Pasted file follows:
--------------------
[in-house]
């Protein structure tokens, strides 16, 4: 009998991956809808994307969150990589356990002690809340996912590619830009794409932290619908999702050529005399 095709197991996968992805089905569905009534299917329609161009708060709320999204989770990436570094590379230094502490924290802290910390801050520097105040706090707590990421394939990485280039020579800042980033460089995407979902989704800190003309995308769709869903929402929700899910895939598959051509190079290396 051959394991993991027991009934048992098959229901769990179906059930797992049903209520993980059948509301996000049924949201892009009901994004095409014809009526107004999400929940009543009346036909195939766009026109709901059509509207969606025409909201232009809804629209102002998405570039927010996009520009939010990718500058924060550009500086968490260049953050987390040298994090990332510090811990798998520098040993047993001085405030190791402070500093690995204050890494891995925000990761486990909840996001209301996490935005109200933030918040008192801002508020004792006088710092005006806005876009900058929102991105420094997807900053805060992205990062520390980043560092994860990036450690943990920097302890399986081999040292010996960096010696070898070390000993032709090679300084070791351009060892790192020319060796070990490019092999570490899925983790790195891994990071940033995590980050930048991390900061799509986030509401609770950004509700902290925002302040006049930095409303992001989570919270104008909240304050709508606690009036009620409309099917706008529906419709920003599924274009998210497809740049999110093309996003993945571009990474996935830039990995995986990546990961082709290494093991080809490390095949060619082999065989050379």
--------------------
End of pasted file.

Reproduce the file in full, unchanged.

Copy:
[in-house]
């Protein structure tokens, strides 16, 4: 009998991956809808994307969150990589356990002690809340996912590619830009794409932290619908999702050529005399 095709197991996968992805089905569905009534299917329609161009708060709320999204989770990436570094590379230094502490924290802290910390801050520097105040706090707590990421394939990485280039020579800042980033460089995407979902989704800190003309995308769709869903929402929700899910895939598959051509190079290396 051959394991993991027991009934048992098959229901769990179906059930797992049903209520993980059948509301996000049924949201892009009901994004095409014809009526107004999400929940009543009346036909195939766009026109709901059509509207969606025409909201232009809804629209102002998405570039927010996009520009939010990718500058924060550009500086968490260049953050987390040298994090990332510090811990798998520098040993047993001085405030190791402070500093690995204050890494891995925000990761486990909840996001209301996490935005109200933030918040008192801002508020004792006088710092005006806005876009900058929102991105420094997807900053805060992205990062520390980043560092994860990036450690943990920097302890399986081999040292010996960096010696070898070390000993032709090679300084070791351009060892790192020319060796070990490019092999570490899925983790790195891994990071940033995590980050930048991390900061799509986030509401609770950004509700902290925002302040006049930095409303992001989570919270104008909240304050709508606690009036009620409309099917706008529906419709920003599924274009998210497809740049999110093309996003993945571009990474996935830039990995995986990546990961082709290494093991080809490390095949060619082999065989050379």